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Five keys to finding a new career

By Kate Lorenz

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Have you been feeling like it's time for a big change lately?

Do you get the sense that your career is not the right fit for you?

If you're feeling frustrated, unchallenged and unfulfilled in your work, the time might be right for you to make a major change. Changing professions, however, is not something to do without some serious thought and consideration, says Robin Ryan, Seattle-based career counselor and author of "What to Do with the Rest of Your Life" (Fireside, 2002).

Ryan offered these five keys to help you weigh your career options and make a decision:

Don't throw out the baby with the bathwater: Ryan says it is important to think about what your true feelings are about your current job and career.

"You always need to consider if you really want a career change, or just a job change," she said. "Is it the job you hate, or just the company?" Give some thought to what is making you unhappy and whether or not you could be happy in the same career if you were in a different environment.

Focus on your talents and strengths: "The No. 1 key is to build a career on your strengths," Ryan said.

Consider your natural talents or abilities, or those things that come easily to you. Do you find it easy to persuade others? Do you have a knack for working with numbers? Do you communicate better through the written word than you do in person? Think of your personal traits and use them to steer you in the right direction.

Highlight your transferable skills: Ryan said that when switching careers, you must pinpoint and highlight your transferable skills. These are the talents and experiences that can be utilized in many different careers and are not those things that are industry-specific.

For example, if you have managerial experience, this is something that is useful in any industry. The same goes for communications savvy, computer know-how, writing proficiency, sales knack and event planning. Some experience may seem to be industry-specific at first, but can be turned into a transferable skill. Just make sure you portray your background in a way that is attractive to any hiring manager.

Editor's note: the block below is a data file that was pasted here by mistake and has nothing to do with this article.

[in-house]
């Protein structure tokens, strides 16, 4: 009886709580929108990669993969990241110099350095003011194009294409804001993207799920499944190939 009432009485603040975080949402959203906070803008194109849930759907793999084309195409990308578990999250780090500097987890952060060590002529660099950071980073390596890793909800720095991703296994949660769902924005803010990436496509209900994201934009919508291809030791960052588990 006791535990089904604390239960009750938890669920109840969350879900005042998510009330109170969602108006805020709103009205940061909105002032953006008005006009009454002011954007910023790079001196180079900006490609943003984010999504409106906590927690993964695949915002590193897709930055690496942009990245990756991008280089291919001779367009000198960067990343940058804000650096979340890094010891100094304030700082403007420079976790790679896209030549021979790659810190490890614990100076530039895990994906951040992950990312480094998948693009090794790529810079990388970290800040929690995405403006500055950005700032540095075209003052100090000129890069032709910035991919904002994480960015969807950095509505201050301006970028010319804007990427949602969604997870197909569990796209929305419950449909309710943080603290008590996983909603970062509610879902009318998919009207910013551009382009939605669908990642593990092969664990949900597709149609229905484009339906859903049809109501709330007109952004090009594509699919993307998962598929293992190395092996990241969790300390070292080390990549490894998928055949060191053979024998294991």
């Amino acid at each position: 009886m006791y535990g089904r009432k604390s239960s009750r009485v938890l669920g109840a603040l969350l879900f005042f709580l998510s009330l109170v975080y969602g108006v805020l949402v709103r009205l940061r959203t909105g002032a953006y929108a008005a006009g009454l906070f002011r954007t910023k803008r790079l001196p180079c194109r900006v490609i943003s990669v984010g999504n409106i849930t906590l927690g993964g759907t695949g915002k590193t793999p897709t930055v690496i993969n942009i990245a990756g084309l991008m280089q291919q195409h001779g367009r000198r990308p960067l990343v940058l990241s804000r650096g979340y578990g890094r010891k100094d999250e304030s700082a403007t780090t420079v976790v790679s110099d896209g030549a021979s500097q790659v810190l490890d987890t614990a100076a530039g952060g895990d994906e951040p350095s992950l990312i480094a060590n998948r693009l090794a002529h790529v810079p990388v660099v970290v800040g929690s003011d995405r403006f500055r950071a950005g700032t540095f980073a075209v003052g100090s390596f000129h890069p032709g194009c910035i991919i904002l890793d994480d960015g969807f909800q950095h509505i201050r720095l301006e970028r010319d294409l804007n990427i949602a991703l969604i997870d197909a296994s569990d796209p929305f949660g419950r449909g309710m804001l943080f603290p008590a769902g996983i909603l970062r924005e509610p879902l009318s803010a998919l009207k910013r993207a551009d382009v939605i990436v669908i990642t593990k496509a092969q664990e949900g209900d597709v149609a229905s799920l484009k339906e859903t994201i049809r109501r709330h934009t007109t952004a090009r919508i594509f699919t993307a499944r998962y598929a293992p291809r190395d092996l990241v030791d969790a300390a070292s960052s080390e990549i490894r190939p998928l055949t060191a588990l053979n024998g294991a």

Know the requirements: Ryan said you need to know what qualifications are required for the field that interests you and also consider if you are willing to do what it takes.

For example, someone interested in social work or nursing will likely need to pursue further education in order to be qualified. Entering a new industry might mean you need a certification or a license. Make sure you are willing to take these steps.

Network and do your research: It will be impossible for you to move into a new career if you know nothing about that field. Ryan suggested interviewing people who are doing the job you are interested in to find out if it is really what you want to do.

She pointed out that networking is a great way to find out what is going on in the industry you want to break into.

"You have to know the language," she said.

If you are making the switch from education to business or vice versa, there are vastly different terms and ways of speaking that you need to learn. In addition to interviewing others and networking, read trade journals or industry-specific books to help you develop your new language.

The most important thing about changing careers is finding something that works with your personality and who you really are.

Ryan said she tells people to ask three important questions: What are your interests, what are your values, and what are your strengths? Do this soul-searching first and you should be on your way to a rewarding new career.

Kate Lorenz is the article and advice editor for She researches and writes about job search strategy, career management, hiring trends and workplace issues.

© Copyright 2005. All rights reserved. The information contained in this article may not be published, broadcast or otherwise distributed without the prior written authority
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